$40 million grant to cover final segment in Hwy 101 widening project in Sonoma, Marin counties

More than $40 million in gas tax revenues are recommended for Marin County to widen its final stretch of highway in the Sonoma-Marin Narrows north of Novato.|

A state grant that represents the final piece of funding for the North Bay’s Highway 101 widening project is expected to fall into place this week.

California transportation officials are scheduled to meet Wednesday to review a staff recommendation granting more than $40 million in gas tax revenues to Marin County to widen its final stretch of highway in the Sonoma-Marin Narrows north of Novato. If approved, it would mark the beginning of the end for the largest road project in the North Bay in a generation — the addition of a third lane in each direction from Windsor to Sausalito — at an estimated cost of more than $1.2 billion.

In the Narrows alone, the roadwork is set to cost up to $754 million. With the new state grant, construction north of Novato is expected to begin next spring and wrap up in late 2023 or early 2024.

“It feels pretty amazing to finally to get to a point where we can say we only have one more phase of work to complete before this corridor is widened and we have a carpool lane in both directions. It’s just taken a minute,” said Suzanne Smith, executive director of the Sonoma County Transportation Authority. “For us to be able to put all those pieces together over the years and work with all of our contractors to do it, it feels pretty good.”

Work continues on a more than 3-mile segment on the Sonoma side of the Narrows, from Corona Road to the Petaluma River. That section is fully funded at $121 million and broke ground in October 2019. It is scheduled to be finished by the end of 2022.

The unfinished section of the Narrows in Marin County includes a 6-mile segment along southbound Highway 101 and a 3½-mile northbound segment south of the county line. The total cost is nearly $136 million.

“We’ve been working on this ever since I was elected and even before … trying to get the Narrows into a normal highway instead of a country road,” said four-term Marin County Supervisor Judy Arnold, who serves as board chair of the county’s transportation authority. “I think everybody realized now we’ve whittled down this project so we can really make it happen and have a three-lane road go from Novato to Petaluma and beyond. It’s wonderful and I can’t wait to see it start.”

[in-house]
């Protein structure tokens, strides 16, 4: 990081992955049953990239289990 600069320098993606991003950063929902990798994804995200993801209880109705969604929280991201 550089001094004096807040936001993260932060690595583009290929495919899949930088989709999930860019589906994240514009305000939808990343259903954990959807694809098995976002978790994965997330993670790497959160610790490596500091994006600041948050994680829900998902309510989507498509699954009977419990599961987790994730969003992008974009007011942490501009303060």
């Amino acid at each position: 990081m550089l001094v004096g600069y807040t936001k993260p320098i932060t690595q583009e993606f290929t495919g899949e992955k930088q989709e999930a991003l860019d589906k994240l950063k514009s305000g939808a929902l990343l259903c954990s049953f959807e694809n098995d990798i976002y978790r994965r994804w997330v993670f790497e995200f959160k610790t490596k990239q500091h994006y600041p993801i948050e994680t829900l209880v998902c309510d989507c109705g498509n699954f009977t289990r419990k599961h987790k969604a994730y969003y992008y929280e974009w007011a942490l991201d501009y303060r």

From Windsor to Cloverdale, a separate $164 million resurfacing project dubbed the “Big Pave” has retopped the two-lane highway with a smooth layer of asphalt in both directions. It got underway in spring 2017, and final drainage work is set to be finished by next fall, according to Caltrans.

An ongoing legal battle has thrown a wrench in the award of money for Bay Area road projects, including the Narrows. The Howard Jarvis Taxpayers Association continues to contest the legality of a 2018 voter-approved toll increase on bridges to fund $4.5 billion in road and transit upgrades throughout the region.

After a pair of lower court losses, the Howard Jarvis group appealed to the California Supreme Court, which agreed in October to hear the case over Regional Measure 3. The measure includes $120 million toward completing the Narrows project, with $90 million of that set to go to Marin County for the Novato segment and $30 million to Sonoma County for any unanticipated needs, Smith said.

The ballot measure approved $1 toll hikes between 2019 and 2025 on the seven state-owned bridges in the Bay Area (the Golden Gate Bridge is not among them). Also tied up in the lawsuit is $100 million for improvements on Highway 37 and $40 million toward SMART’s 3-mile extension to Windsor.

No resolution is expected from the state’s high court for at least several months, according to a spokesman for the Bay Area Toll Authority, the named defendant in the case.

“The RM3 piece has been frustrating, having to deal with that kind of legal limbo. But ultimately that money will flow and we’ve had success along the way, knock on wood, with the cases,” said Sonoma County Supervisor David Rabbitt, a board member for the county’s transportation authority. “Yeah, it has taken far longer than any of us would have liked. Some of that is of our own making. But we’re really moving in a good direction, albeit slowly, and have been persistent to get the infrastructure in place.”

You can reach Staff Writer Kevin Fixler at 707-521-5336 or kevin.fixler@pressdemocrat.com. On Twitter @kfixler.

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